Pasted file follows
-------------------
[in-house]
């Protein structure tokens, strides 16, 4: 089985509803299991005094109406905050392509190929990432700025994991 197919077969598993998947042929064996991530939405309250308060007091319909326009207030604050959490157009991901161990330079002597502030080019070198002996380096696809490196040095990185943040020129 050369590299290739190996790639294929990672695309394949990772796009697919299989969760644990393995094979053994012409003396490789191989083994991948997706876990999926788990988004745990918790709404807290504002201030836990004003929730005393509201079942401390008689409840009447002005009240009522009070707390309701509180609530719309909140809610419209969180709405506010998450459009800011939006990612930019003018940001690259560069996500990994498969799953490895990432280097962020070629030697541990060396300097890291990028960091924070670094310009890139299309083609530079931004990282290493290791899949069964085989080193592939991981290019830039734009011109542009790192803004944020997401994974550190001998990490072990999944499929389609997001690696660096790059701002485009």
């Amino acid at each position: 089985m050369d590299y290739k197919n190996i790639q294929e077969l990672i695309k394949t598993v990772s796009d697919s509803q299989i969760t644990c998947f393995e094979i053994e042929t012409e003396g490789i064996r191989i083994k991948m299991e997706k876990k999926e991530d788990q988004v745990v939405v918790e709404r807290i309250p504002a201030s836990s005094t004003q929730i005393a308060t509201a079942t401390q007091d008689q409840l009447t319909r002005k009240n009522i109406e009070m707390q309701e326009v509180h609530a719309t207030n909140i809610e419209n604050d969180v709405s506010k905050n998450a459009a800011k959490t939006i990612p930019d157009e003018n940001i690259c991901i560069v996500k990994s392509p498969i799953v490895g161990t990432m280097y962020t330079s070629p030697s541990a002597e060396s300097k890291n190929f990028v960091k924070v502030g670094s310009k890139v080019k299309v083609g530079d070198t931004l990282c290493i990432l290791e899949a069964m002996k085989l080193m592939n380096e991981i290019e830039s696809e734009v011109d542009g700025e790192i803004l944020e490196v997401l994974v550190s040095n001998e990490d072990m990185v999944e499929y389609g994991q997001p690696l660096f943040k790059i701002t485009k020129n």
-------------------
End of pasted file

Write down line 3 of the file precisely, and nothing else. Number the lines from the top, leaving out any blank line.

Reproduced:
């Amino acid at each position: 089985m050369d590299y290739k197919n190996i790639q294929e077969l990672i695309k394949t598993v990772s796009d697919s509803q299989i969760t644990c998947f393995e094979i053994e042929t012409e003396g490789i064996r191989i083994k991948m299991e997706k876990k999926e991530d788990q988004v745990v939405v918790e709404r807290i309250p504002a201030s836990s005094t004003q929730i005393a308060t509201a079942t401390q007091d008689q409840l009447t319909r002005k009240n009522i109406e009070m707390q309701e326009v509180h609530a719309t207030n909140i809610e419209n604050d969180v709405s506010k905050n998450a459009a800011k959490t939006i990612p930019d157009e003018n940001i690259c991901i560069v996500k990994s392509p498969i799953v490895g161990t990432m280097y962020t330079s070629p030697s541990a002597e060396s300097k890291n190929f990028v960091k924070v502030g670094s310009k890139v080019k299309v083609g530079d070198t931004l990282c290493i990432l290791e899949a069964m002996k085989l080193m592939n380096e991981i290019e830039s696809e734009v011109d542009g700025e790192i803004l944020e490196v997401l994974v550190s040095n001998e990490d072990m990185v999944e499929y389609g994991q997001p690696l660096f943040k790059i701002t485009k020129n």